Friday, October 3, 2014

Patricia McCormick Visits NHS

Sienna Lee
Editor in Chief

  Patricia McCormick visited the High School on Thursday, September 11th to speak to students of every grade about her book, Never Fall Down. This was the book selected as New Hope’s schoolwide summer reading book, as part of the ‘one-book-one-school’ initiative.
 Never Fall Down is a true story about a Cambodian boy named Arn who experienced the tragedies and horrors that occurred when the Khmer Rouge were in power. The Khmer Rouge forced Arn’s entire village to flee, and after being forced to walk the countryside where many people died of exhaustion and starvation, they are imprisoned in work camps. Arn witnesses terrible acts of violence while in this camp, as well as the death of family members. It is a story of how he remains strong, creates relationships, and finds positivity in order to survive.
 Mrs. Schwander introduced the author before she spoke, listing her many awards and achievements. McCormick was a finalist for the National Book Award in 2012, and Never Fall Down was awarded the NY Times Notable Book of 2012, as well as “Best Book of the Year” by Huffington Post and School Library Journal. Archbishop Desmond Tutu praised this book, saying that it was “one of the most inspiring and powerful books I’ve ever read”. She was also a New York Foundation of the Arts fellow in 2004, and a German Peace Prize winner  for youth literature in 2009.
 McCormick was a very engaging and informative speaker. She began by showing a video which described important events in Arn’s life and featured personal interviews with him. Then, after reading two brief passages from the book, she opened up to questions from the students.
 Bailey Jaronski stepped up to ask the first question, asking how the author originally met Arn. McCormick answered that she lived in a small apartment building in New York at the the time, and one of her neighbors suggested Arn’s story for her next book and introduced her to him. “At first I was very cautious” she said, “in that I didn’t know this man, I didn’t know how traumatized her was, I didn’t know how much he had suffered.” In telling his story, Arn’s memory was fragmented, and he would frequently jump around to different points. She decided to take on the writing of his story because she realized that she needed someone to help him put his story in order. She came to have a deep connection with Arn. He would become emotional telling his story, and after every session at least one of them would end up in tears.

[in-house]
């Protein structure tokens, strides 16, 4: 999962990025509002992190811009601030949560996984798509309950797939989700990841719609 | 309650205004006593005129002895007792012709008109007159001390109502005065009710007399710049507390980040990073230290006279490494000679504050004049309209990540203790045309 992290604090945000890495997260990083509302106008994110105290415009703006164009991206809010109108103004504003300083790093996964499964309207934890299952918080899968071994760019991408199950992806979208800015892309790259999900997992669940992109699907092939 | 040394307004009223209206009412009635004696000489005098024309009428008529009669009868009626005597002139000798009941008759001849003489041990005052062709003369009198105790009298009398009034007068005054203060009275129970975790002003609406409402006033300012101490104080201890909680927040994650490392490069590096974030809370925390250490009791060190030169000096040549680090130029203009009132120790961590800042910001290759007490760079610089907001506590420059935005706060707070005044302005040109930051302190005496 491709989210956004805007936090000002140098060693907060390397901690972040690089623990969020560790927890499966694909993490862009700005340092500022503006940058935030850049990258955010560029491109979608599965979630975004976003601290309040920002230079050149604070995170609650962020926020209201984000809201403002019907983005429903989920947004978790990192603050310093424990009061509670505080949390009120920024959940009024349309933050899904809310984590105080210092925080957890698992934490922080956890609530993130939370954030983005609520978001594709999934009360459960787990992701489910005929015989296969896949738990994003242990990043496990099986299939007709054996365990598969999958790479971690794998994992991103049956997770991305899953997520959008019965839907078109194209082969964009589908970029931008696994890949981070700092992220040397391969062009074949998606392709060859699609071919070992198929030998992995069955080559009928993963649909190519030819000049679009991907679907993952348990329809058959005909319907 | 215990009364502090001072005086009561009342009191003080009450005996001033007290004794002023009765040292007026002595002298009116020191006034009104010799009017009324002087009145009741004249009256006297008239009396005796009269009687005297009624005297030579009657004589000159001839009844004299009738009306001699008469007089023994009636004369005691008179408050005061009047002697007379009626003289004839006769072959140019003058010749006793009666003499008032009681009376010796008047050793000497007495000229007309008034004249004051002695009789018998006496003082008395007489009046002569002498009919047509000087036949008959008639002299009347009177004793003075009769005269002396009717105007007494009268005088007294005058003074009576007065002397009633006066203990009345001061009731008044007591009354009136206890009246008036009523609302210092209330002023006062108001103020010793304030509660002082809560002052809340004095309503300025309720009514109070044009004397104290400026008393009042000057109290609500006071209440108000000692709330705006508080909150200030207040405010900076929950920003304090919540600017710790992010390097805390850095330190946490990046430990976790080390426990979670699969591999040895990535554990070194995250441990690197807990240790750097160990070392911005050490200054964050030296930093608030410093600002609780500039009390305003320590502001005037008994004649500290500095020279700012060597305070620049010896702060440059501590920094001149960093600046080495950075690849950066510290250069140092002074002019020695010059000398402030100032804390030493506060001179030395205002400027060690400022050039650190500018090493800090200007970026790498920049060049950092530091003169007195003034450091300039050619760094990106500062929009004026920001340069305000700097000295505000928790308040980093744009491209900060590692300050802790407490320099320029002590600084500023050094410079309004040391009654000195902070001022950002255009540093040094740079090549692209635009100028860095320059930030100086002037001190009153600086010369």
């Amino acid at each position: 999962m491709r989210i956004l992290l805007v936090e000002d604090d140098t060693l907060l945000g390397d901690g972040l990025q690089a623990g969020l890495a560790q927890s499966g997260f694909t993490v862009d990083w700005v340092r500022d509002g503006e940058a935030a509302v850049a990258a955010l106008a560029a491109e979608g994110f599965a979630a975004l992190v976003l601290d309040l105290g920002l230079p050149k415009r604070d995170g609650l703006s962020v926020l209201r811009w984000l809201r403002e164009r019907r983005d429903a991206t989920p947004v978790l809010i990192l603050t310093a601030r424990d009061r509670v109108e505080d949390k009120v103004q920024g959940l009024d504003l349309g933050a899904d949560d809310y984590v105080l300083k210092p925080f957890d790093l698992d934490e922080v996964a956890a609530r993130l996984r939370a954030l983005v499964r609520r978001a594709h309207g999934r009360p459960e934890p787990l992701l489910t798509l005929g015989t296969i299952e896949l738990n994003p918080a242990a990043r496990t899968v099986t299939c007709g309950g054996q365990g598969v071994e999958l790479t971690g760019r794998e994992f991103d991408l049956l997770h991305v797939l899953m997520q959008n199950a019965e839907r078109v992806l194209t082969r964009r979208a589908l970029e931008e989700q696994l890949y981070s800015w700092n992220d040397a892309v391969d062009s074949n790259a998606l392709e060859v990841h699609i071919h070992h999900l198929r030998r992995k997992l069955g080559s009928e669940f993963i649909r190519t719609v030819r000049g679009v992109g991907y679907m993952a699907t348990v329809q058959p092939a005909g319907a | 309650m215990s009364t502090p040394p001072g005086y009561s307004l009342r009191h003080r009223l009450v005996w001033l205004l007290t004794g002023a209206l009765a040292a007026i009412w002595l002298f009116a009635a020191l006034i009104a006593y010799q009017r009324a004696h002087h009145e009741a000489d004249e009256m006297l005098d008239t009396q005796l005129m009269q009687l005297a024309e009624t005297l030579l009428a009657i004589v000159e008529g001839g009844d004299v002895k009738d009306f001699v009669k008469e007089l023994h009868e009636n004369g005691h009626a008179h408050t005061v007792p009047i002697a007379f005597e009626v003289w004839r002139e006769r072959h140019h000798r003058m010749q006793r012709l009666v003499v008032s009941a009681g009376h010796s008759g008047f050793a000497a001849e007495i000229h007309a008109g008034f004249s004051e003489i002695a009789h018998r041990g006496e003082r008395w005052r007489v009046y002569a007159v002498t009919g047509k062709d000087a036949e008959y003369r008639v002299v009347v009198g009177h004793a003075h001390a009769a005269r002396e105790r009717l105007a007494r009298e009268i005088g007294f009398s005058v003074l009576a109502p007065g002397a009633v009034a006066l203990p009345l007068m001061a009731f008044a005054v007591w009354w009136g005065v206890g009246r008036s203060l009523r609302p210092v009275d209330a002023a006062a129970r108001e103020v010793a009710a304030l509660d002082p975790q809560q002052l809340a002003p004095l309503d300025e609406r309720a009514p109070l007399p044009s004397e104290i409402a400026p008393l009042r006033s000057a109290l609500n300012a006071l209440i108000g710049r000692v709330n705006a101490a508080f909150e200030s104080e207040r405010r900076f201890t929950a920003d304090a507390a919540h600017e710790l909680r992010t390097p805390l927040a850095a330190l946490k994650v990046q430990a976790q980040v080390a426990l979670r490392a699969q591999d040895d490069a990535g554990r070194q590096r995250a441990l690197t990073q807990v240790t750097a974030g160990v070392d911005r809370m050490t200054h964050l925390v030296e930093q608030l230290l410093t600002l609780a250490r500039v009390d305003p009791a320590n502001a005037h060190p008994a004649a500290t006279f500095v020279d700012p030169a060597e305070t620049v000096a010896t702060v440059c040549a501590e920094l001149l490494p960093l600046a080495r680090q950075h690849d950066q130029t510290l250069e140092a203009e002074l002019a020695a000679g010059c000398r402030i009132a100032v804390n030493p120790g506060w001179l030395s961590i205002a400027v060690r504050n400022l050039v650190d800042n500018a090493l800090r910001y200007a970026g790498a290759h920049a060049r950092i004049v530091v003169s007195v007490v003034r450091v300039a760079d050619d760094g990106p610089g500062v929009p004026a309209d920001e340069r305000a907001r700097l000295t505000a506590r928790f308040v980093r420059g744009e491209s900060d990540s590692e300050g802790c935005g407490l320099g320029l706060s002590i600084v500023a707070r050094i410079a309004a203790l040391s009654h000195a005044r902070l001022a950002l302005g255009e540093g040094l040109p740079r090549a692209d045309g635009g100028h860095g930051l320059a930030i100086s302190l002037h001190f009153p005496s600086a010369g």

Arn also took her to Cambodia, where they visited the locations described in the book. She met Sambo, who in the book is a Khmer Rouge soldier that did many terrible things but also helped to save a boy’s life. She says that he is a very complicated person, as he was only 17 when he became a Khmer Rouge. When she interviewed him he said that he did nothing wrong during his time as a Khmer Rouge. They believed that they were doing a good thing, because they were protecting their country from Western influence. Arn also still keeps in touch with Mek, who is like a second father to him. The two performed at Lincoln Center in New York together.
 When asked what inspired her to become a writer, she said that she had a very turbulent childhood, and writing was her way of escaping the reality that she was in. She went into journalism at first, where she learned how to interview and work with deadlines, but eventually got back into fiction writing. She described the drafting process as being the hardest part of writing the book, but she took it one page at a time. The biggest decision was to write Arn’s voice in book, since it is not standard English, but ultimately she decided to write it that way because of its unique and sincere quality.
 Another subject she talked about was the interview process. She said that sometimes she had to pull back, due to the intense emotional content of the story. Other time, it was necessary to ask Arn to go more in depth on certain topics, because he would sometimes try to skirt around events, particularly those that he felt guilt over. However, McCormick included all of the information he gave in the novel.
 McCormick’s most recent work was working with Malala Youszafsi in writing her memoir for young readers. She plans to continue with her passion for writing, and helping people tell their story. Never Fall Down was an intense and compelling read, and it was an honor to have her speak to our student body.

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